Holding Hands

Lyle has a summer birthday. And around these parts (totally not a phrase Californians use) that can mean holding kids (especially boys) back from starting kindergarten at a young 5 and waiting until they are 6. We decided to do this with Lyle for various reasons. High school athletic advantage being the most important…obviously. So he was eligible for what folks (feeling pretty Texas today) call Transitional Kindergarten. And there are a plethora of schools offering this option. And to say I spent adequate time weighing those options is an understatement. A huge understatement. Thousands of hours comparing locations and hours and friends and snacks and play grounds and teachers and curriculums. And cost. He could have stayed at his preschool for their TK program. Solid option. Or joined Ben at his school. Another solid option. Or he could go to our neighborhood elementary for real kindergarten and have him join Ben next year for a second round of K. We went with this option because it was free. And all day. Just being honest. And we could walk there. Something that we had never been able to do before. And I was really looking forward to.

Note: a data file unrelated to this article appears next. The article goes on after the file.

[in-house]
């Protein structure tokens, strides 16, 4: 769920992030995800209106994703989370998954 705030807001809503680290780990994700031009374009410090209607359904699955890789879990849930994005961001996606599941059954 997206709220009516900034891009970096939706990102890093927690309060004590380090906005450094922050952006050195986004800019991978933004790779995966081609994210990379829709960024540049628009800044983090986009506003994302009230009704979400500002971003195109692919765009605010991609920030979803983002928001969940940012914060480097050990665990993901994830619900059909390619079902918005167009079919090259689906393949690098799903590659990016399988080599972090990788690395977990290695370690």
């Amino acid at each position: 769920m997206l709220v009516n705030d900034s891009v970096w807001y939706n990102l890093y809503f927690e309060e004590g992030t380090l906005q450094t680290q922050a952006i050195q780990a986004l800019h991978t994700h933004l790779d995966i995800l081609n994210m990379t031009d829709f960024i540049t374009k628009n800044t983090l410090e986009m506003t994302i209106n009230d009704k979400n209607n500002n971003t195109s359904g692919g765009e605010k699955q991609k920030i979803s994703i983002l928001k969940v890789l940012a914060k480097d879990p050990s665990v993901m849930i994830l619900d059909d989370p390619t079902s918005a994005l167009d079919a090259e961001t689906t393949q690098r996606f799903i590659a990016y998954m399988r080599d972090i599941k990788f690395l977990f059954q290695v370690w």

I analyzed this decision a thousand ways this summer. Stressing about class size and getting plugged into another school and my mind exploding because all three of my kids have picture day at different times. No chance I am going to nail that one. But we are settling in to our morning routine which involves Greg and Ben leaving for school around 7:45, and me having another 45 minutes or so with Lyle and Callum to prepare for the day. Then I bribe Callum to sit in the stroller and we walk Lyle to school. Through the green belt. Under the trees. With neighbors and friends. Holding hands. I have mentioned that Lyle is a physically affectionate and needy little one. And it occurred to me today how precious this time with him is. Hand in hand. Connecting with him in a way that speaks volumes of my love for him. As he sets off for the day. Filled. I am so thankful for this precious time. And our neighborhood school experience.

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